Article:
We all know that individuals fight over potential love interests. Just think of Daniel Cleaver (Hugh Grant) and Mark Darcy (Colin Firth) scuffling – rather impotently – over Bridget Jones in a fountain. But you might be surprised to hear that the fierce rivalry continues behind the scenes – in the form of sperm competition. This is when the sperm of two or more males compete inside the reproductive tract of a female, to fertilise the eggs, something that is widespread in the animal kingdom.
It is generally assumed that the sperm in a female's reproductive tract around the time of fertilisation will belong to one male. But DNA fingerprinting has revealed that even "monogamous" bird species that form exclusive pair bonds are not as exclusive as was once thought.
In fact, extra-pair young (those fathered by another male) are found in around 90% of bird species, and extra-pair copulations (matings with a different male) result typically in 11% of all young. In fact, the percentage of extra-pair young can be as high as 76% in species such as the superb fairy wren.
Fertilising an egg is often likened to winning a lottery – the more tickets you possess, the higher your chances of winning. Consequently, the more sperm a male manages to get to the egg, the greater his chances of fathering offspring. This has led to huge variation in copulatory behaviour and sperm morphology.
Here are five elaborate methods that have evolved to increase the chance that an individual male's sperm is the winner:
1. When big is best
The obvious way to increase the chance of fertilising an egg is to increase the number of sperm that are produced. Males have been found to make the most sperm in species where individuals
are most promiscuous. For example, the testes of gorillas – a monogamous species – are 30g, whereas testes of chimpanzees – a promiscuous species with multiple mates – are a whopping 120g. To put this in context, human testes are around 50g, and chimps are around two thirds our body size, making chimp testes, relatively speaking, almost four times the size of human ones.
2. Sperm 'trains'
In general, larger sperm (specifically, those that are longer) are more successful because they have a greater swimming velocity. So, sperm length is longer in more promiscuous species. One species that has truly taken advantage of this is the wood mouse, where the sperm possess hooks to attach to each other.
This means they can form aggregations, or mobile "trains", of hundreds or thousands of sperm cells, greatly increasing sperm motility.
3. Kamikaze sperm
Around 20% of sperm are abnormal – possessing two heads, no heads or two tails, for example. These "kamikaze" sperm are incapable of fertilising eggs but it is thought that they might be able to prevent sperm from rival males reaching the egg, either by killing them with enzymes or simply by blocking them. Although there is little evidence of kamikaze sperm in non-humans, some snails possess abnormal sperm that contain enzymes capable of degrading sperm.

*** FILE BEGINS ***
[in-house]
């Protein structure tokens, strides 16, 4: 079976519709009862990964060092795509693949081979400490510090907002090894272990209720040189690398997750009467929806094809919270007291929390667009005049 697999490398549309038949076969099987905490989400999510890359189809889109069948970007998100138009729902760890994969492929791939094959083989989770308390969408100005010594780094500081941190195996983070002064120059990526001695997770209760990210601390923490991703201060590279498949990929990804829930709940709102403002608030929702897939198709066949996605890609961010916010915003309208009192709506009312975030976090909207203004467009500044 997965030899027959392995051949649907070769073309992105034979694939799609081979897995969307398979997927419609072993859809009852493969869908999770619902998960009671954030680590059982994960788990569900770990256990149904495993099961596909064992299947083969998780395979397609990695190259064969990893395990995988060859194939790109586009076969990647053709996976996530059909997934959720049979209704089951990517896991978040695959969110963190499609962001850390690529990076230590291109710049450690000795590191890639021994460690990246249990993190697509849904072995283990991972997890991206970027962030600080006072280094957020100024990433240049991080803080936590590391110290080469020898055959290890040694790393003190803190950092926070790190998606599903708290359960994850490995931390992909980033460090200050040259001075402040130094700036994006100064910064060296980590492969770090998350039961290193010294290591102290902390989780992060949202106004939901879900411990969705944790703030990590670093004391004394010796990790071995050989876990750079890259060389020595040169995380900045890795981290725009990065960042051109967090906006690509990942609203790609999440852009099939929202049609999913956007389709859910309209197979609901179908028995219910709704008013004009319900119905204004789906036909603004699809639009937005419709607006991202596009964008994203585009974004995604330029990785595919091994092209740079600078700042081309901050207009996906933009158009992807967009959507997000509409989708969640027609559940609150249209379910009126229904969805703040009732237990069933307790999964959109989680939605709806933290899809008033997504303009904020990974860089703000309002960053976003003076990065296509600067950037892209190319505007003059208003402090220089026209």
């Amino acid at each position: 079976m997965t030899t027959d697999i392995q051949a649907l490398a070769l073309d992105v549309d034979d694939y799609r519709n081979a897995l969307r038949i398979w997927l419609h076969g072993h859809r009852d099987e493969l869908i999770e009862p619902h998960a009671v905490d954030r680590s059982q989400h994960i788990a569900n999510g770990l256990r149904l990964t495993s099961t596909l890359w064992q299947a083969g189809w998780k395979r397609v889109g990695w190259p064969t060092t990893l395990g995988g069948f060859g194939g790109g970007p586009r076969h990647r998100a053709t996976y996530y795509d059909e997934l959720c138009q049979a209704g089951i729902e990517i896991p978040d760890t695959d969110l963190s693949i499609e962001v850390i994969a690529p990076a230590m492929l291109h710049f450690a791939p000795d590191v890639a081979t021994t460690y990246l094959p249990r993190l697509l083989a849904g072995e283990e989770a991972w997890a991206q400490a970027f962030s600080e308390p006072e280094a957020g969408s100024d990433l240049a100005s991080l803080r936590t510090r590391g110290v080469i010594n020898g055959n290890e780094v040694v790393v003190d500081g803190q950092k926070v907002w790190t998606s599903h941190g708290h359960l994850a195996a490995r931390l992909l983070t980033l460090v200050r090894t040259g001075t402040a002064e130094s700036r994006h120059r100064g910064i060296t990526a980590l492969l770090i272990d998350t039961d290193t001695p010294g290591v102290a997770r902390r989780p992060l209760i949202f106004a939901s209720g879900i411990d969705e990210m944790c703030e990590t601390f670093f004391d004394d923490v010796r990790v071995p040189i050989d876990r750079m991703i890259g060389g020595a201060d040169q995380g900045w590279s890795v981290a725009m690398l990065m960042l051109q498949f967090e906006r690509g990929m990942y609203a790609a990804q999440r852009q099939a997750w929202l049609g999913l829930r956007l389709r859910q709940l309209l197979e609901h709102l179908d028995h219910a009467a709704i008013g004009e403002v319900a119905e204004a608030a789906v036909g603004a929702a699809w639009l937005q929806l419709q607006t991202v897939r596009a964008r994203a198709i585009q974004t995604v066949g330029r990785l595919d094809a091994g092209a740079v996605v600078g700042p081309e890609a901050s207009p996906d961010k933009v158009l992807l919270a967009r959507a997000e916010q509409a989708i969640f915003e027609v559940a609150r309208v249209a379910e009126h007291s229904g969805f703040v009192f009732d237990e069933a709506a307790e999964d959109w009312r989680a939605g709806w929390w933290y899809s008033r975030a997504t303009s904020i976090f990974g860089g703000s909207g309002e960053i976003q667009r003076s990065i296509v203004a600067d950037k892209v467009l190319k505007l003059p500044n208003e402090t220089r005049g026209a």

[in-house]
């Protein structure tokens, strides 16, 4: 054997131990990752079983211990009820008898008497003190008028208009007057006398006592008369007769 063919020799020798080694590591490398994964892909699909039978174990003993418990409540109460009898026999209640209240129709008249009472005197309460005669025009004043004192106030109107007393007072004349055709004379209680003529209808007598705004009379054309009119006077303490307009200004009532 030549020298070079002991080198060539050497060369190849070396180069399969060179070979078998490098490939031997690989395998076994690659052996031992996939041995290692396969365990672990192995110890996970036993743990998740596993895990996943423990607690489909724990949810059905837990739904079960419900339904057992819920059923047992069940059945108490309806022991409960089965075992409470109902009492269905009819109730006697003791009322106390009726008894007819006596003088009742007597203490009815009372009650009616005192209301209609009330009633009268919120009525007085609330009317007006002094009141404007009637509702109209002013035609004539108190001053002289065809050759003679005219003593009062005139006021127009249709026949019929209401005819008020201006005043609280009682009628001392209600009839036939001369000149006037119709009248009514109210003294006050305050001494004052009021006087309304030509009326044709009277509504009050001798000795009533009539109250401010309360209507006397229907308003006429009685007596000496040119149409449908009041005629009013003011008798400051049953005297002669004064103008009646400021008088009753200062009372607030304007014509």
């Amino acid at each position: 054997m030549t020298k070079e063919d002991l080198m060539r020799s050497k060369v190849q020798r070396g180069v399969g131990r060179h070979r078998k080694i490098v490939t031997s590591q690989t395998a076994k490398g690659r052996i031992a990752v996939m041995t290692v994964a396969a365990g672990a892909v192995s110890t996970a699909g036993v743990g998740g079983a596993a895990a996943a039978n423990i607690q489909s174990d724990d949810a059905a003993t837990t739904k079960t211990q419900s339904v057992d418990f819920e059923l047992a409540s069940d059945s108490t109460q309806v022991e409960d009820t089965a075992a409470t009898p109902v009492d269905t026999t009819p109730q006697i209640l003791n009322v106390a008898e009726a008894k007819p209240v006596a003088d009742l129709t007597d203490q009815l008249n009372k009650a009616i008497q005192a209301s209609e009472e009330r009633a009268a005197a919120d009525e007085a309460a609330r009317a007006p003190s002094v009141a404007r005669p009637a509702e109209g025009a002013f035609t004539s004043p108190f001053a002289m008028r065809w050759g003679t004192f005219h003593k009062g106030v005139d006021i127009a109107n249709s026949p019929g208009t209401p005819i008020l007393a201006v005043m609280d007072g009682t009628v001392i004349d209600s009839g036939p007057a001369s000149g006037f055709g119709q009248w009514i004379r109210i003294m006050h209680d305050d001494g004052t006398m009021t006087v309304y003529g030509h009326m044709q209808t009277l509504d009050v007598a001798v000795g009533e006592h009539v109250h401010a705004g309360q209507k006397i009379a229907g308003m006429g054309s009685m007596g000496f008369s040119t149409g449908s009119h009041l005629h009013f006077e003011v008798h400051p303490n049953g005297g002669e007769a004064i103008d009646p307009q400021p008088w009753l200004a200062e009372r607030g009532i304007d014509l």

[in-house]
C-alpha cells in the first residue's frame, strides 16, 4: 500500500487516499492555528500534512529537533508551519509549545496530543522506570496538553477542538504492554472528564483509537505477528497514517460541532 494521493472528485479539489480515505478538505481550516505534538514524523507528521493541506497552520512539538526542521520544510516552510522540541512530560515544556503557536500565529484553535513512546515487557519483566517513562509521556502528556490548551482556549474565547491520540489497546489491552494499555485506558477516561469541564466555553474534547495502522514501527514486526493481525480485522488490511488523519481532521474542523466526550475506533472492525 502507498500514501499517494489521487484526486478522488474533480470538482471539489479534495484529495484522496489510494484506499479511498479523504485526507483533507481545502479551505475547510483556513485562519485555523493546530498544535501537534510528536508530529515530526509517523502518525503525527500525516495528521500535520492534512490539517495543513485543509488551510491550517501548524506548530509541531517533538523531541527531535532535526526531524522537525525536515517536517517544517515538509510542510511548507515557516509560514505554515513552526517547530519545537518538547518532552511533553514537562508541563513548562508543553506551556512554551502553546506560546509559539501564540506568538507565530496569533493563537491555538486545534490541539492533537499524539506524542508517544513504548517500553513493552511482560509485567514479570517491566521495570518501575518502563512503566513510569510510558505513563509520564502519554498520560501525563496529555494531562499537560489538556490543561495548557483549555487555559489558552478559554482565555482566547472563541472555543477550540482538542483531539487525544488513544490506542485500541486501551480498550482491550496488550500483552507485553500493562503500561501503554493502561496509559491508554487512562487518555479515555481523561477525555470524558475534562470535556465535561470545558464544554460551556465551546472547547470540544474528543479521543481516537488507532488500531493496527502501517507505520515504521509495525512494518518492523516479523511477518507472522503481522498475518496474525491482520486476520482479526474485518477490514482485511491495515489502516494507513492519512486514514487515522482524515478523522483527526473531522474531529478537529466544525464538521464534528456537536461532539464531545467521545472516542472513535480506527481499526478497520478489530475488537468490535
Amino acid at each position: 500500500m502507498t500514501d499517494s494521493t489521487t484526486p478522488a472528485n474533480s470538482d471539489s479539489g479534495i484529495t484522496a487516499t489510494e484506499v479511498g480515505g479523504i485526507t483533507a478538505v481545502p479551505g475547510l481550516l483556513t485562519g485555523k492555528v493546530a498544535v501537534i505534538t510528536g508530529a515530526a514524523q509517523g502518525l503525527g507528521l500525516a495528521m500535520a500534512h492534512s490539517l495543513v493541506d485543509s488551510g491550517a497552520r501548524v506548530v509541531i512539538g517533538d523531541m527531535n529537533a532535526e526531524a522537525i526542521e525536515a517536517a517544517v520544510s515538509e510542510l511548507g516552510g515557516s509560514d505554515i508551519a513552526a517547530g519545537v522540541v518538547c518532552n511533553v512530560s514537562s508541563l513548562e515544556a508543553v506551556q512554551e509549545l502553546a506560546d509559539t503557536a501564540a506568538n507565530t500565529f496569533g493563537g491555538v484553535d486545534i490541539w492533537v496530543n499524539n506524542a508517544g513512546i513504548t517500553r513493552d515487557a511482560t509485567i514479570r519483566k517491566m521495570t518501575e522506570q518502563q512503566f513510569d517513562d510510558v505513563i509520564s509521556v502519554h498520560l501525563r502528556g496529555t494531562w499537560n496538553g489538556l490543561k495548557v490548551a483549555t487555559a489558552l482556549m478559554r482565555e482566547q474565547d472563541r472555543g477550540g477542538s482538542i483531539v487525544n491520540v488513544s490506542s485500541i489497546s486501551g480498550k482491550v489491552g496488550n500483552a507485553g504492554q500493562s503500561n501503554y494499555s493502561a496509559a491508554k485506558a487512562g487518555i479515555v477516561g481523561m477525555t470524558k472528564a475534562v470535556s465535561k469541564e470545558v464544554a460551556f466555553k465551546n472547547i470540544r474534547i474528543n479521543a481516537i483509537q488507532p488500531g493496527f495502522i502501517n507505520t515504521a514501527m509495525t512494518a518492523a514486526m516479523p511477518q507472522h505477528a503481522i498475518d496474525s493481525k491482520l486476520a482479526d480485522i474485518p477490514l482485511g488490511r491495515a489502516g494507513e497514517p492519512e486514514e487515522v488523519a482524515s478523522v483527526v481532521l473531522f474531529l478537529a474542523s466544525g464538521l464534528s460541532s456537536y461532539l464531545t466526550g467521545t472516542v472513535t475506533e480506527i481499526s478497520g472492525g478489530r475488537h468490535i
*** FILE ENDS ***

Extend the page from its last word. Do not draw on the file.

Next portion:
4. Preventative behaviour
Many males cement up the genital opening of the female with a copulatory plug, producing an obstacle to prevent other males from further copulations. For example, male European dwarf spiders produce a plug which starts as a liquid secreted by a specialised gland and then hardens to become an obstacle. What's more, the longer the copulation, the larger the plug left behind. Smaller, fresher plugs are relatively easy for other males to remove. But males are unlikely to try to remove larger plugs, benefiting those that have invested more time in the female.
5. Brushes and whips
If females mate with multiple males, each suitor generally will father more offspring than the previous one. Therefore, males compete by trying to ensure their sperm is the one to fertilise the egg.
This has led to the evolution of some bizarre penises. The echidna (a spiny, egg-laying mammal) for example, has a four-headed penis – although only two heads ejaculate at once.
In some species, penises are specifically shaped to pack sperm tightly into the corners of the female reproductive tract, whereas others are armed with spines, brushes, barbs or hooks to scrape out the sperm of previous males, or stimulate the females to release sperm. The most elaborate are the penises of odonata, insects such as dragonflies. Some even possess whip-like flagella to remove rival sperm.
These removal methods are quite successful as even the human penis is able to remove 90% of sperm from a reproductive tract.
Many reptiles, rays and sharks actually possess two "penises". In sharks these are known as claspers, and either one can be used to inseminate the female. These claspers not only possess small hooks to anchor them in place, but they are also linked to siphon sacs filled with seawater that spray the sperm into the female reproductive tract under pressure. It has even been theorised that one of the claspers could act as a "jet wash", cleaning out the sperm of previous males, although there is little evidence for this as shark matings are rarely observed.
Whatever the reason, it is clear that animals have evolved some extraordinary ways of ensuring that they win the competition for fertilisation.